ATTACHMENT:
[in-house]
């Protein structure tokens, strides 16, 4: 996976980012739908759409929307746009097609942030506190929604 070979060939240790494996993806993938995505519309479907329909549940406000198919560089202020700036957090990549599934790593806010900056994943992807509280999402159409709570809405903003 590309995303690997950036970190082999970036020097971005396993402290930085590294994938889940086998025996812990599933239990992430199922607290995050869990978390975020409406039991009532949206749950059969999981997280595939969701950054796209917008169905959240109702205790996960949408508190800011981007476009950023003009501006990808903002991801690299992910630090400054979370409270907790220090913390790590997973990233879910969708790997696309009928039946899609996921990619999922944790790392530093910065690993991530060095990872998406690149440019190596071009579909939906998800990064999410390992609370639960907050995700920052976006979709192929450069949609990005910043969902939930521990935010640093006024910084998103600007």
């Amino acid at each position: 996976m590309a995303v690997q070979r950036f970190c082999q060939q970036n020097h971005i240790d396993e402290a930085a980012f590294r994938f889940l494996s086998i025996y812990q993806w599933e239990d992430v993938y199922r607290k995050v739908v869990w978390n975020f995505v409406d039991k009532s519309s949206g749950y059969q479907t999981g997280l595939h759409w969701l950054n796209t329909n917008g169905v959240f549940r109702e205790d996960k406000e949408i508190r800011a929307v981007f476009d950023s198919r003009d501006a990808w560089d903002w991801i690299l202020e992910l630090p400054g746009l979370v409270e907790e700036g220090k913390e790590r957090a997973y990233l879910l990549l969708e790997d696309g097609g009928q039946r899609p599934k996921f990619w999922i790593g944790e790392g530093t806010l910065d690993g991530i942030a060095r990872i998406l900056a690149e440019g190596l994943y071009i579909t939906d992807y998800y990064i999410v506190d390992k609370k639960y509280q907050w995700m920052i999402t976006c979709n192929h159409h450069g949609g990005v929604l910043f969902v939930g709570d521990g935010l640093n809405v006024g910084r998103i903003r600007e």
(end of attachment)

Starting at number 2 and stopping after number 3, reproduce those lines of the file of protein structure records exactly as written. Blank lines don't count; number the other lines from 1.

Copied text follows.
């Protein structure tokens, strides 16, 4: 996976980012739908759409929307746009097609942030506190929604 070979060939240790494996993806993938995505519309479907329909549940406000198919560089202020700036957090990549599934790593806010900056994943992807509280999402159409709570809405903003 590309995303690997950036970190082999970036020097971005396993402290930085590294994938889940086998025996812990599933239990992430199922607290995050869990978390975020409406039991009532949206749950059969999981997280595939969701950054796209917008169905959240109702205790996960949408508190800011981007476009950023003009501006990808903002991801690299992910630090400054979370409270907790220090913390790590997973990233879910969708790997696309009928039946899609996921990619999922944790790392530093910065690993991530060095990872998406690149440019190596071009579909939906998800990064999410390992609370639960907050995700920052976006979709192929450069949609990005910043969902939930521990935010640093006024910084998103600007």
């Amino acid at each position: 996976m590309a995303v690997q070979r950036f970190c082999q060939q970036n020097h971005i240790d396993e402290a930085a980012f590294r994938f889940l494996s086998i025996y812990q993806w599933e239990d992430v993938y199922r607290k995050v739908v869990w978390n975020f995505v409406d039991k009532s519309s949206g749950y059969q479907t999981g997280l595939h759409w969701l950054n796209t329909n917008g169905v959240f549940r109702e205790d996960k406000e949408i508190r800011a929307v981007f476009d950023s198919r003009d501006a990808w560089d903002w991801i690299l202020e992910l630090p400054g746009l979370v409270e907790e700036g220090k913390e790590r957090a997973y990233l879910l990549l969708e790997d696309g097609g009928q039946r899609p599934k996921f990619w999922i790593g944790e790392g530093t806010l910065d690993g991530i942030a060095r990872i998406l900056a690149e440019g190596l994943y071009i579909t939906d992807y998800y990064i999410v506190d390992k609370k639960y509280q907050w995700m920052i999402t976006c979709n192929h159409h450069g949609g990005v929604l910043f969902v939930g709570d521990g935010l640093n809405v006024g910084r998103i903003r600007e």